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Asian shares mixed, Nikkei down

Asian stock markets were mixed on Tuesday, with Tokyo falling for a
second straight day as fresh concerns emerged over a meltdown at
Japan’s stricken Fukushima nuclear power plant.
A pedestrian gazes at a share prices board in Tokyo. Asian stock
markets were mixed on Tuesday, with Tokyo falling for a second straight
day as fresh concerns emerged over a meltdown at Japan’s stricken
Fukushima nuclear power plant.
Jitters among already cautious traders were made worse when it
emerged late Monday that plutonium had been detected in soil at the
plant while highly contaminated water has leaked from a reactor,
fanning environmental fears.
Hidehiko Nishiyama, a spokesman for Japan’s Nuclear and Industrial
Safety Agency, said the detection of plutonium suggested “certain
damage to fuel rods”, in comments carried by Kyodo News.
The Nikkei, which had fallen 1.47 percent in the morning, bounced
back in the afternoon session as worries about the plant eased and
dealers bought on upbeat jobs data and renewed optimism about the US
economy.
The index ended the day just 0.21 percent, or 19.45 points, lower at 9,459.08.
“The market has digested the plutonium (contamination) news, and the
bottom is supported by seemingly solid US economic recovery prospects,”
said Tatsunori Kawai, chief strategist at kabu.com.
Shanghai closed 0.87 percent, or 25.93 points, lower at 2,958.08 and Hong Kong ended flat, edging down 7.83 points to 22,060.36.
Sydney added 0.47 percent, or 22.2 points, to end at 4,755.8 and Seoul gained 0.77 percent, or 15.74 points, to 2,072.13.
Radiation worries have disrupted efforts to restart the cooling
systems of the Fukushima No.1 plant, which was battered by a huge
earthquake and tsunami on March 11.
Shares in Tokyo Electric Power Co (TEPCO), which operates the plant,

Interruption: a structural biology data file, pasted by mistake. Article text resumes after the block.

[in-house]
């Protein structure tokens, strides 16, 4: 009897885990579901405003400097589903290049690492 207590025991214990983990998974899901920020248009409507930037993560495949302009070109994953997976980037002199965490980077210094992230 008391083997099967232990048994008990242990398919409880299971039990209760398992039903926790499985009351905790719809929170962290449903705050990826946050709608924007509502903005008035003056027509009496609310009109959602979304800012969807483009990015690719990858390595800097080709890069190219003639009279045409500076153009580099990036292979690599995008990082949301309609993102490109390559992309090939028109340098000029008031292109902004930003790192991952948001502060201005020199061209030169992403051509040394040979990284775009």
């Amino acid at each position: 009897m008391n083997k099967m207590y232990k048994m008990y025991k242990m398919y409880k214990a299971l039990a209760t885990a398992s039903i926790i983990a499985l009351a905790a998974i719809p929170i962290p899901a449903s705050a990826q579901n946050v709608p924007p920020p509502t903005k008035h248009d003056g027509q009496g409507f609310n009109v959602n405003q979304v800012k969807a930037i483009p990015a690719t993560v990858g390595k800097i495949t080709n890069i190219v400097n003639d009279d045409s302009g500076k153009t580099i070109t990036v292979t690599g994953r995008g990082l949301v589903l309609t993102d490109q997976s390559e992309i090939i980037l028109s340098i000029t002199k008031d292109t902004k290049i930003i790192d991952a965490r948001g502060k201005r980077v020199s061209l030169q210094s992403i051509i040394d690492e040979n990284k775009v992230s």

tumbled 18.67 percent to stand at less than a third of their value
before the crisis.
TEPCO shares were also hit by a report that the government was
considering temporarily nationalising it to help the utility’s
corporate reconstruction.
“Investors are starting to price in the worst-case scenario”
including the possible delisting of TEPCO’s shares, Hideyuki Ishiguro,
a strategist at Okasan Securities, told Dow Jones Newswires.
However, in some good news for the Japanese economy data showed
unemployment unexpectedly fell in February to a two-year low of 4.6
percent, from 4.9 percent in January. The jobless rate is at its lowest
since February 2009, when it stood at 4.5 percent.
Regional investors were also given support by confidence in the US
economy after fourth quarter growth in the world’s biggest economy was
revised up to 3.1 percent from the previous estimate of 2.8 percent.
That came as a senior Fed official said its monetary policy should
be tightened soon, adding to the belief that recovery is on track.
Eyes are also on key government payrolls figures to be released in Washington on Friday.
On currency markets the dollar fetched 81.60 yen in afternoon Asian
trade, down from 81.69 yen in New York late Monday while the euro edged
up to 115.27 yen, from 115.22 yen.
The euro changed hands at $1.4123, up from $1.4089 Monday.
Crude prices dipped as Libyan rebels, emboldened by Western air
strikes, marched on dictator Moamer Kadhafi’s home city of Sirte,
analysts said.
New York’s main contract, light sweet crude for delivery in May
dipped 11 cents to $103.87 per barrel and Brent North Sea crude for May
delivery lost 23 cents to $114.57.
A stronger greenback makes dollar-denominated commodities more expensive for those using other currencies.
Gold closed at $1,418.00-$1,419.00 an ounce in Hong Kong, unchanged from Monday’s close.
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